Law: Calif deputy's guns found in criminal hands
SACRAMENTO, Calif. (AP) — When police responded to a report of shots fired near San Francisco in February 2011, they wound up in a standoff with 29-year-old Joseph Camilleri and his girlfriend. The two were barricaded inside a home with as many as 20 guns, including 12 illegal assault weapons and thousands of rounds of ammunition.
On Friday, federal and state prosecutors alleged that two of the machine-pistol type weapons were sold to Camilleri by a Sacramento County sheriff's deputy abusing an exemption in state law that lets peace officers buy weapons that are illegal for civilians to own.
They charged Ryan McGowan, 31, and fellow deputy Thomas Lu, 42, with violating federal law by acting as straw buyers to purchase the restricted handguns, which they then sold to unqualified buyers through a licensed dealer who also faces federal charges.
U.S. Attorney Benjamin Wagner said the pair made thousands of dollars by selling dozens of weapons over four years. Court documents say the men sold exotic weapons including .50 caliber handguns, semi-automatic versions of Uzi-style submachine guns, and pistols that shoot high-velocity ammunition used by the U.S. military.
Sacramento County District Attorney Jan Scully said Camilleri had altered the two pistols he bought from McGowan into illegal assault weapons.
After the Daly City standoff, Camilleri eventually pleaded no contest to a reduced charge as part of a plea agreement, and was sentenced to three years' probation and 90 days in jail.
Scully said another gun sold by McGowan wound up in the possession of a convicted drug dealer.
"These are just a couple of cases where these illegal guns end up on the streets and in the hands of criminals," Scully said. "McGowan put the safety of our community at risk by abusing his position as a law enforcement officer for his own personal gain."
McGowan also is charged with selling high-capacity ammunition magazines that are illegal for civilians to own in California, and with possessing two illegal assault weapons at his home.
McGowan's defense attorney, William Portanova, said his client is a gun collector, not a dealer, who may have been confused by state firearms laws that he said are "complex, contradictory and full of silly loopholes."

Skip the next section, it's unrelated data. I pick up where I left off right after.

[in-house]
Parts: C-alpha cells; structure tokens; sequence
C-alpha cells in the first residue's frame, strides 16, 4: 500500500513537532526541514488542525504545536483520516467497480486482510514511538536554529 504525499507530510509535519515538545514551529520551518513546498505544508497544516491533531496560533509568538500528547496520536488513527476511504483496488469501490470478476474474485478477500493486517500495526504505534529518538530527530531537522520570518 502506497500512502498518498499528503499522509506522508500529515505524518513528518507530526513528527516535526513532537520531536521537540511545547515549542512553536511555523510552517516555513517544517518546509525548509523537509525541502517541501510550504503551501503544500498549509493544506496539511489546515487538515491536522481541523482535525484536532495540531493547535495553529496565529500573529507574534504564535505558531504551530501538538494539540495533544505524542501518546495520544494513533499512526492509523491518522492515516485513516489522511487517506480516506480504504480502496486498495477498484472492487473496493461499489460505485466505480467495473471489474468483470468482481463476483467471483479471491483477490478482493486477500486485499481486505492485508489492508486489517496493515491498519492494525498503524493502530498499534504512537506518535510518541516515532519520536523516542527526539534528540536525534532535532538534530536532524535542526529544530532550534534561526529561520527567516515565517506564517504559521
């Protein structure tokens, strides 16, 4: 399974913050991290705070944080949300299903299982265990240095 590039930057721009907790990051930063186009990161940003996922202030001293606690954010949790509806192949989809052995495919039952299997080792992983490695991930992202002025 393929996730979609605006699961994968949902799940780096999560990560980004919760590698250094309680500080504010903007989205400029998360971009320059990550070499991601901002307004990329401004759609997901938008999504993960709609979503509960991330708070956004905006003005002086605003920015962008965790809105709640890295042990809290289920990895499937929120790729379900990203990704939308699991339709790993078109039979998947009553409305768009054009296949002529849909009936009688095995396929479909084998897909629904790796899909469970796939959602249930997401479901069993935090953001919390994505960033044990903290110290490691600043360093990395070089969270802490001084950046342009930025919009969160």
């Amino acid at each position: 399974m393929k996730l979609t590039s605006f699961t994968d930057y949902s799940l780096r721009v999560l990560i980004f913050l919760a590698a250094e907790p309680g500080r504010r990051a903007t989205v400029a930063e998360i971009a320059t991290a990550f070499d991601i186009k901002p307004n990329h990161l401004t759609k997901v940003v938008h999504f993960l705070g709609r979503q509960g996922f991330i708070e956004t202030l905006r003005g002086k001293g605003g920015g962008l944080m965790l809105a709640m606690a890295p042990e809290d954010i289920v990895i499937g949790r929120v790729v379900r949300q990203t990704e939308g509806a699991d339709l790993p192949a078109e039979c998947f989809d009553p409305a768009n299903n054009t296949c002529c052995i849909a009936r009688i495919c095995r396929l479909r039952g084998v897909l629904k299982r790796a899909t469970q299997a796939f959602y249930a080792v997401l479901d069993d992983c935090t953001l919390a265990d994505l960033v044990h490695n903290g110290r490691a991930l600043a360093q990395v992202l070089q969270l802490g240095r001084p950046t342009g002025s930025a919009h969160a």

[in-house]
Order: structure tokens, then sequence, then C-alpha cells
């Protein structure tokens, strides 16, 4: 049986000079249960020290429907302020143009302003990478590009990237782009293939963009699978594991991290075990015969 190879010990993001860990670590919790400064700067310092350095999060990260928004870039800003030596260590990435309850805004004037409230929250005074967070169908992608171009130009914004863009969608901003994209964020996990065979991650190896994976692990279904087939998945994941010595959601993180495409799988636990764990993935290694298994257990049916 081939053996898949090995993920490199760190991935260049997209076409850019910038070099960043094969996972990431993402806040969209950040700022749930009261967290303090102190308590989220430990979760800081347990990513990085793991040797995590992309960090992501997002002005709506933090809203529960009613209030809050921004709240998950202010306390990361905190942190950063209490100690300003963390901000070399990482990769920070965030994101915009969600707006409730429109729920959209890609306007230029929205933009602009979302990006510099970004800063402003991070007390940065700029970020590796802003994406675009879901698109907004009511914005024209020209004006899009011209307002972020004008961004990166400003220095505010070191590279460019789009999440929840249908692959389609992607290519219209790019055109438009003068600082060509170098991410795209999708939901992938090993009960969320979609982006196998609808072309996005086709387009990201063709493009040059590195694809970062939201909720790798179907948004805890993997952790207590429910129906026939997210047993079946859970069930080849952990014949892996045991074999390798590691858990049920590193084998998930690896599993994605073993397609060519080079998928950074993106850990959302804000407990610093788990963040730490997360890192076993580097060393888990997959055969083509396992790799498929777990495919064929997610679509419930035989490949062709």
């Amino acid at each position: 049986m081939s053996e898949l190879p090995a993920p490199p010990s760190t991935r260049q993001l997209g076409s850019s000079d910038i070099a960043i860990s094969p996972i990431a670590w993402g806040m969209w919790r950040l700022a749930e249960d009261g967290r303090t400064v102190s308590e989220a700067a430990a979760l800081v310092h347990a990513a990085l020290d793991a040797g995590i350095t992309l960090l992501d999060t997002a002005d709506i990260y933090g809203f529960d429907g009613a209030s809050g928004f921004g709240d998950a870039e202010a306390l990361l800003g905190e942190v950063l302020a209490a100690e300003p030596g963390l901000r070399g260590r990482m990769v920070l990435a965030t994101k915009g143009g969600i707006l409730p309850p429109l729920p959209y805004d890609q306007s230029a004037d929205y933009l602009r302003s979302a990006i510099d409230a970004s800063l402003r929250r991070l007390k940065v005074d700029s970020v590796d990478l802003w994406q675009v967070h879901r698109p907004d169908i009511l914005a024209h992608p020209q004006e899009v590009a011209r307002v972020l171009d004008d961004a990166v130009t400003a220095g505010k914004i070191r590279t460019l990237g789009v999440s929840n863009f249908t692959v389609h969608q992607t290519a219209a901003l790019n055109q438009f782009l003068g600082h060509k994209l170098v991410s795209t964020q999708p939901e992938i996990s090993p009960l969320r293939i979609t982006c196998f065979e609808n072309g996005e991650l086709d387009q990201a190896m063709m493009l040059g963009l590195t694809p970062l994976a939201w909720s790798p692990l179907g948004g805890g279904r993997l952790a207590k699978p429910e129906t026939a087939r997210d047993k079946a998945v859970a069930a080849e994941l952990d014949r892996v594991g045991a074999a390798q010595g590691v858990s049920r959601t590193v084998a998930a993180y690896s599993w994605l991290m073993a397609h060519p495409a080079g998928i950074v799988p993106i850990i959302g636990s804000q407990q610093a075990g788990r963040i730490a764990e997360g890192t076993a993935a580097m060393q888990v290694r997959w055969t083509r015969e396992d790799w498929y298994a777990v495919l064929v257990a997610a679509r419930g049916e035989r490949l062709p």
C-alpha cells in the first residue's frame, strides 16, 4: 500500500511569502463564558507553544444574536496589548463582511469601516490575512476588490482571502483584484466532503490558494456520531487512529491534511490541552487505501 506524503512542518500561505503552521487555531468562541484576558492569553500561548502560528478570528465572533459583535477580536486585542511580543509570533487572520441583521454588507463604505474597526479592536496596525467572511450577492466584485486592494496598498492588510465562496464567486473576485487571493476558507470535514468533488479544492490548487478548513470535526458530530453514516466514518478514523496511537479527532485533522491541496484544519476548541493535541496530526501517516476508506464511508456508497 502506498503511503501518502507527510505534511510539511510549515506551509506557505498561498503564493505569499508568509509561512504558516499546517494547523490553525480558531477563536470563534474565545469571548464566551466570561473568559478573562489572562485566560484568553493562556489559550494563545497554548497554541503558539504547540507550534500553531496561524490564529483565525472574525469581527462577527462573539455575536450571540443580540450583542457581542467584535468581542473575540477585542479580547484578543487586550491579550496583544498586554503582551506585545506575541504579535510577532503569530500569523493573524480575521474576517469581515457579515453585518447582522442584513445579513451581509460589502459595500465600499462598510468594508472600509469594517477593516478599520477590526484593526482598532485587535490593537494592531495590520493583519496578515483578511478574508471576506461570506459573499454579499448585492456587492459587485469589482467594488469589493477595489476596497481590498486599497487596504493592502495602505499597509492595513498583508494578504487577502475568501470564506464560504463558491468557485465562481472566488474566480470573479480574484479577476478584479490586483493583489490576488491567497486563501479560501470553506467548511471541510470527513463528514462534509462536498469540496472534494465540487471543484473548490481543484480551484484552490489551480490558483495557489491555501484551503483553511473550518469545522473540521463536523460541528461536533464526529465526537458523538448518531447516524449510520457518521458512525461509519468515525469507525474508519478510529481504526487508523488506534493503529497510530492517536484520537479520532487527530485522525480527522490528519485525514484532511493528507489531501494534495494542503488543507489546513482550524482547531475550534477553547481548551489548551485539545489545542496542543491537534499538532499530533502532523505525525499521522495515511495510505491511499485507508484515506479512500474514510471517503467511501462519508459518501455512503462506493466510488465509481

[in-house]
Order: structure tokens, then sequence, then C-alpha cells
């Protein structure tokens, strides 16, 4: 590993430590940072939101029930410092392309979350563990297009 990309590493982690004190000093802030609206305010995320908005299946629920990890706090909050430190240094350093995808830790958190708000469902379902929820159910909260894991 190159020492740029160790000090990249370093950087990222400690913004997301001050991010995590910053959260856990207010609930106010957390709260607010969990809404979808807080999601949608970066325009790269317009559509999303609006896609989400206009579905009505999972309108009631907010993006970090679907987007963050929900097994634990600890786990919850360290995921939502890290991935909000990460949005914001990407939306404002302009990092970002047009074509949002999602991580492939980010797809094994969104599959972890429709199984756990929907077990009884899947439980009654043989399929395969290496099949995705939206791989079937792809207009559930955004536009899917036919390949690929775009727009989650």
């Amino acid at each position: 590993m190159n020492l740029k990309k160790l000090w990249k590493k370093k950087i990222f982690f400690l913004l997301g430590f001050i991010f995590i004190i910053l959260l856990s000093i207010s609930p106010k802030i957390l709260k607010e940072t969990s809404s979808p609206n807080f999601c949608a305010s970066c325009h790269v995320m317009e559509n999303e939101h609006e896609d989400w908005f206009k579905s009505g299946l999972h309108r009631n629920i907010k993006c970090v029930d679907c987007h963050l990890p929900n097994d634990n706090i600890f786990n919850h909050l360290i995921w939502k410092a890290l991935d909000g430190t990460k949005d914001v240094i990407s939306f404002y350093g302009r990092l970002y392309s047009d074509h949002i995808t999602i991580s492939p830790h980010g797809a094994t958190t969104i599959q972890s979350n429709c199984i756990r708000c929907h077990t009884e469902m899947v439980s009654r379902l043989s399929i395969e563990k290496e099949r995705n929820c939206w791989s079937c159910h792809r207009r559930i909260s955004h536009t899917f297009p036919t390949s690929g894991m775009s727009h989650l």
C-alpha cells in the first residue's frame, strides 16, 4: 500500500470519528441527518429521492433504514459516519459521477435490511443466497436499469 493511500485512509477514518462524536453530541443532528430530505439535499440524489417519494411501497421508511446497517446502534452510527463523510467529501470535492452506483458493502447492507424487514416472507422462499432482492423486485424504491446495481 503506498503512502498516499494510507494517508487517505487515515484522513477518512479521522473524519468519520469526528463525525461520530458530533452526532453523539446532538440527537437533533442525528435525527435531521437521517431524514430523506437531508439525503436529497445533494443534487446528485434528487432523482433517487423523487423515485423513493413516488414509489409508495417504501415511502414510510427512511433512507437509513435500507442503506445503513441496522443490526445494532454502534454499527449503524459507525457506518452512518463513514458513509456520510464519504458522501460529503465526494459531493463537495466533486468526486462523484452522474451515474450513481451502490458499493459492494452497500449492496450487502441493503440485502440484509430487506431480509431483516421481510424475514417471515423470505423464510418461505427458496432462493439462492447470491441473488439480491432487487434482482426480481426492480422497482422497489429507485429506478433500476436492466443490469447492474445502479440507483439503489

"They are so complicated that you can easily break the law without realizing you've done that," he said. "Even a trained law enforcement official can do it wrong, whether he intends to or not."
Two other Sacramento-area police officers also were implicated in illegal weapons sales but not charged because they didn't turn large profits, Wagner said.
California law bars citizens from buying handguns that have not been deemed safe by the state Department of Justice, but the law exempts peace officers. Officers also can buy high-capacity magazines.
If they get authorization from supervisors, they also can buy assault weapons. The Associated Press reported in December that California law enforcement agencies registered more than 7,600 assault rifles for individual officers, many for the officers' personal use, since their ownership was restricted for civilians a decade ago.
"These are particularly kind of dangerous weapons," Wagner said. "There's a reason why they are not publicly offered for sale. So there is a public safety concern with the proliferation of these weapons, essentially the exploitation of this loophole, to disseminate a large amount of these weapons to the public."
Investigators are now interested in whether the privilege is being abused by other California peace officers, Wagner said.
"It is very possible it is happening. I think it's unlikely to say that it is a widespread practice," Wagner said.
The federal investigation led Assemblyman Roger Dickinson, D-Sacramento, to propose legislation to close what he calls a loophole in the state's "unsafe handguns" law, passed in 2001.
Peace officers and members of the military are required to use a registered firearms dealer if they want to sell their privately owned weapons. But current law does not require the dealer to make sure the ultimate buyer is also eligible to own handguns that aren't on the Department of Justice's list of approved weapons.
Dickinson said his AB2460 would require dealers to check whether weapons are considered "unsafe handguns," and sell them only to other law enforcement officials or members of the military who are exempted under the law. The bill passed the Assembly in May and is awaiting action in the Senate.